Inspiración Andrea González

Edinburgh, a magical destination

JK Rowling herself has said that any connection between her famous wizard and Edinburgh is mere coincidence. But the truth is that Scotland’s capital is full of references to Harry Potter: inspirational places, cafés where fans gather, shops where you can buy all kinds of merchandise and must-see sites, such as Edinburgh Castle, Victoria Street and the Writers’ Museum.

While it is true that the first idea of the school of witchcraft and wizardry – and its most illustrious student – was born on a train bound for London in 1990, the story of Harry Potter and his adventures at Hogwarts took shape in the streets of Edinburgh. That is where Joanne Rowling went to take refuge after the failure of her marriage, still suffering from a depression that inspired parts of the saga (think Dementors), and successfully built a reputation as a writer.

Victoria Street

In the 1990s, Rowling wrote in cafés she visited with her young daughter, Jessica, who, interestingly, liked to fall asleep during their walks through the city. At Nicolsons Cafe, located very close to Rowling’s first apartment and some 300 metres from the Old Town, she would write some of the most important chapters of the first books. Reopened after the pandemic under its original name, today the eatery serves international dishes at very reasonable prices. 

Also nearby is The Elephant House, another establishment that the author used to frequent. The owners advertise the café as the birthplace of Harry Potter, a statement to which Rowling herself responded on Twitter, acknowledging having written there, but also recalling that she began to develop the story before moving to Edinburgh. It commemorates the visits of other illustrious local writers, such as Ian Rankin and Alexander McCall Smith, and has become a regular meeting point for lovers of magic.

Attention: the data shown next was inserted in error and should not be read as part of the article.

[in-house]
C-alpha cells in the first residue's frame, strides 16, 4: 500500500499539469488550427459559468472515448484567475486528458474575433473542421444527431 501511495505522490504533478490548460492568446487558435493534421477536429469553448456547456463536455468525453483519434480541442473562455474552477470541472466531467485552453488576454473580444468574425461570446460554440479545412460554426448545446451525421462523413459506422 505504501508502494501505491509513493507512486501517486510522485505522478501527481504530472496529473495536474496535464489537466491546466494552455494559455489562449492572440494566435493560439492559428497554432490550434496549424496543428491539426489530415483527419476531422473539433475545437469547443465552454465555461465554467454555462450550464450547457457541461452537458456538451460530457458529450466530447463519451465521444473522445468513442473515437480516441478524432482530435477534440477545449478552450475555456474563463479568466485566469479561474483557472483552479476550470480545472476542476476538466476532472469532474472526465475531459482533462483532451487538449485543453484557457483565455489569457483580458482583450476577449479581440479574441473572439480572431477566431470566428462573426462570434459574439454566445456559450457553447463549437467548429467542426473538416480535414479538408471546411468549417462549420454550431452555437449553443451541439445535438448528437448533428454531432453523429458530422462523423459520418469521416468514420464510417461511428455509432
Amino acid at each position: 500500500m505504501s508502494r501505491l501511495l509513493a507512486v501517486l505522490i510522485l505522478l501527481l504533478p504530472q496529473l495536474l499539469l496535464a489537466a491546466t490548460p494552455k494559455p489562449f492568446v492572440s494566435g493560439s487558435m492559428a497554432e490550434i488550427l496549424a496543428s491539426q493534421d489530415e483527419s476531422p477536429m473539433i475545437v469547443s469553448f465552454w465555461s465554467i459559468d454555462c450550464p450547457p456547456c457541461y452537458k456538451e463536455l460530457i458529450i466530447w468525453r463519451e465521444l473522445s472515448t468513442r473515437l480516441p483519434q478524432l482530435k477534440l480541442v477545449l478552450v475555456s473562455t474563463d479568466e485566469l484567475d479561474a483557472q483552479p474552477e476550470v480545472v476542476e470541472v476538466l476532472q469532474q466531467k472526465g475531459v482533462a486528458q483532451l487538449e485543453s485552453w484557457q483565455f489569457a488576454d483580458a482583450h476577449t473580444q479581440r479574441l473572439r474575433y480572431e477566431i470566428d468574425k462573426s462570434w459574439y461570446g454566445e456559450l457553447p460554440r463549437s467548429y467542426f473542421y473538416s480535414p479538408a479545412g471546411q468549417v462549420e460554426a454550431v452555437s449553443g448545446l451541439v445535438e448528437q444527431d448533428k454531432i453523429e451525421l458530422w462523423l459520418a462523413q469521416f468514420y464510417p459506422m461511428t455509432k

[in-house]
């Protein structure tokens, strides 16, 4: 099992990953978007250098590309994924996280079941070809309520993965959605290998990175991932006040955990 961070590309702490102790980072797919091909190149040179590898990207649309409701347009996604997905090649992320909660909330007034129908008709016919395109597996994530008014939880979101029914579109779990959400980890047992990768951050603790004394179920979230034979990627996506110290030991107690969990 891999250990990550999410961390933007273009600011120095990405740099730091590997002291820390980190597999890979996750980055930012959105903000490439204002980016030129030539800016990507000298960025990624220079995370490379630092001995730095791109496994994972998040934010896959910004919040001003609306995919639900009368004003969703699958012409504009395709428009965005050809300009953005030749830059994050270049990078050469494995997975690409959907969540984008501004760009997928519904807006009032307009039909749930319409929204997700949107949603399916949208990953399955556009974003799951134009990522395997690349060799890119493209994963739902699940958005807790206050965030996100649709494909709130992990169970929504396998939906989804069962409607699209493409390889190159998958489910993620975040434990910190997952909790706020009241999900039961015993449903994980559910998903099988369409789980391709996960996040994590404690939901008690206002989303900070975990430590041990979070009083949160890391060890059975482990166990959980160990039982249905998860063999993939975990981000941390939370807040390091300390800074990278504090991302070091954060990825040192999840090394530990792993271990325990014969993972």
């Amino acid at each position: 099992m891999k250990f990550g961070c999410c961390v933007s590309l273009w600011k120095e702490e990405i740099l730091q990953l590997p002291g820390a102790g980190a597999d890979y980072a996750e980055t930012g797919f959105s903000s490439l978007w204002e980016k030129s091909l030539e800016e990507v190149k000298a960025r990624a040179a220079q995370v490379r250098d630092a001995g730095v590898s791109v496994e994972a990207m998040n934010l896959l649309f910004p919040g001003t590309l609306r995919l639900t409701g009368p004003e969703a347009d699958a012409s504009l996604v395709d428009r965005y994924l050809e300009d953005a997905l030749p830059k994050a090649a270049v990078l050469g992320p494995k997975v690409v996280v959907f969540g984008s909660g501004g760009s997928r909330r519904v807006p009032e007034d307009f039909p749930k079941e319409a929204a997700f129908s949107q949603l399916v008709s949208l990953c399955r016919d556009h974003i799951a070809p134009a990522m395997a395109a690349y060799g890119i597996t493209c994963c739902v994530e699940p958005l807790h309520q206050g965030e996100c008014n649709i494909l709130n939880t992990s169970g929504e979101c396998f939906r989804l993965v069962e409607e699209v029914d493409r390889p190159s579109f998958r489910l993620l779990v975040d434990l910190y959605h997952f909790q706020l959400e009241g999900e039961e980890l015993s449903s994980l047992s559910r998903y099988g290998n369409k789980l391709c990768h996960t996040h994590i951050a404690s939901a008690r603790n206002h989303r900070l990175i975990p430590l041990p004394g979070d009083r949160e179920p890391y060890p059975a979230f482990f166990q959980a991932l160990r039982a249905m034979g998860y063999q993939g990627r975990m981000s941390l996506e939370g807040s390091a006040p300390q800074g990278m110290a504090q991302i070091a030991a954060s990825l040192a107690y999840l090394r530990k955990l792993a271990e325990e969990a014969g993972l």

The Elephant House

Inspiration is easy to find at the l Writer's Museum,which pays tribute to renowned wordsmiths such as Sir Walter Scott, Robert Burns, Robert Louis Stevenson and Sir Arthur Conan Doyle. It is located in a 19th-century mansion known as Lady Stair’s House, one of the city’s most picturesque sites and just steps from the Royal Mile. It’s reminiscent of some of the most famous buildings in Diagon Alley and the village of Hogsmeade.

There are also direct references to Potterheads – as fans of the saga are known – such as Greyfriars Cemetery, where, despite the author’s denials, it is hard not to imagine Rowling creating characters. Among its centuries-old tombstones, readers will recognise names such as Potter, Moodie (reminiscent of Professor ‘Mad-Eye’ Moody), McGonagall and Thomas Riddell, which seems to bear a strange resemblance to the name of the infamous Tom Riddle, later known as Voldemort. The Elephant House is also very close by.

Greyfriars Cemetery

It is also difficult to believe that the impressive Edinburgh Castle, – a fortress built over the city and a symbol of it – has not influenced the image we have received of Hogwarts, the most famous school of wizarding of all time. Or that the nearby George Heriot’s School, which is adjacent to Greyfriars Cemetery and now one of Scotland’s most prestigious schools, has not influenced the author with its four towers and four houses.

Edinburgh Castle

Rowling finished her last instalement, Harry Potter and the Deathly Hallows, at the luxurious Hotel Balmoral, in 2007. But the tour can only end on Victoria Street, the most colourful in the city. Those who find inspiration for the famous Diagon Alley there should visit one of its shops: Museum Context: Retailer of Harry Potter Merchandise. You can take home some of Edinburgh’s magic from its collection of licensed Harry Potter-related items.

Hotel Barlmoral